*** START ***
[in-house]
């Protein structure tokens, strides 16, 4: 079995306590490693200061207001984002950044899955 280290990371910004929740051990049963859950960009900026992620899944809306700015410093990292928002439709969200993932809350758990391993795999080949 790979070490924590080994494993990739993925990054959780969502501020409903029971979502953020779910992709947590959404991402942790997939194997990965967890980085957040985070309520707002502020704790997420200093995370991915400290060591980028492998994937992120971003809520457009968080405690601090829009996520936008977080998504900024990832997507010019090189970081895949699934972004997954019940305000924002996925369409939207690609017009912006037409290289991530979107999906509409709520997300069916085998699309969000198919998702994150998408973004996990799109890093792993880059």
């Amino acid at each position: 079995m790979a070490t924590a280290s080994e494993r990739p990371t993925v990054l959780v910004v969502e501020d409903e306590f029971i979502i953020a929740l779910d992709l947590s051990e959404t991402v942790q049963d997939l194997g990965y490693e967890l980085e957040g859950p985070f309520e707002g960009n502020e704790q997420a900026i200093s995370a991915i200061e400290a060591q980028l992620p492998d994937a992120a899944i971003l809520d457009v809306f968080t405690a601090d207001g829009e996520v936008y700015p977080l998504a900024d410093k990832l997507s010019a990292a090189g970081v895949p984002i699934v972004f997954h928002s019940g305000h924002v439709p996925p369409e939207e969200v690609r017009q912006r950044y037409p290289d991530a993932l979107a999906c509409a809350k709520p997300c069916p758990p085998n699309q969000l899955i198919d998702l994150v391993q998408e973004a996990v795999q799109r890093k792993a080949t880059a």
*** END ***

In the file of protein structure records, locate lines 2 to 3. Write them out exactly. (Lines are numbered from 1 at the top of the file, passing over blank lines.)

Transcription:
């Protein structure tokens, strides 16, 4: 079995306590490693200061207001984002950044899955 280290990371910004929740051990049963859950960009900026992620899944809306700015410093990292928002439709969200993932809350758990391993795999080949 790979070490924590080994494993990739993925990054959780969502501020409903029971979502953020779910992709947590959404991402942790997939194997990965967890980085957040985070309520707002502020704790997420200093995370991915400290060591980028492998994937992120971003809520457009968080405690601090829009996520936008977080998504900024990832997507010019090189970081895949699934972004997954019940305000924002996925369409939207690609017009912006037409290289991530979107999906509409709520997300069916085998699309969000198919998702994150998408973004996990799109890093792993880059």
């Amino acid at each position: 079995m790979a070490t924590a280290s080994e494993r990739p990371t993925v990054l959780v910004v969502e501020d409903e306590f029971i979502i953020a929740l779910d992709l947590s051990e959404t991402v942790q049963d997939l194997g990965y490693e967890l980085e957040g859950p985070f309520e707002g960009n502020e704790q997420a900026i200093s995370a991915i200061e400290a060591q980028l992620p492998d994937a992120a899944i971003l809520d457009v809306f968080t405690a601090d207001g829009e996520v936008y700015p977080l998504a900024d410093k990832l997507s010019a990292a090189g970081v895949p984002i699934v972004f997954h928002s019940g305000h924002v439709p996925p369409e939207e969200v690609r017009q912006r950044y037409p290289d991530a993932l979107a999906c509409a809350k709520p997300c069916p758990p085998n699309q969000l899955i198919d998702l994150v391993q998408e973004a996990v795999q799109r890093k792993a080949t880059a």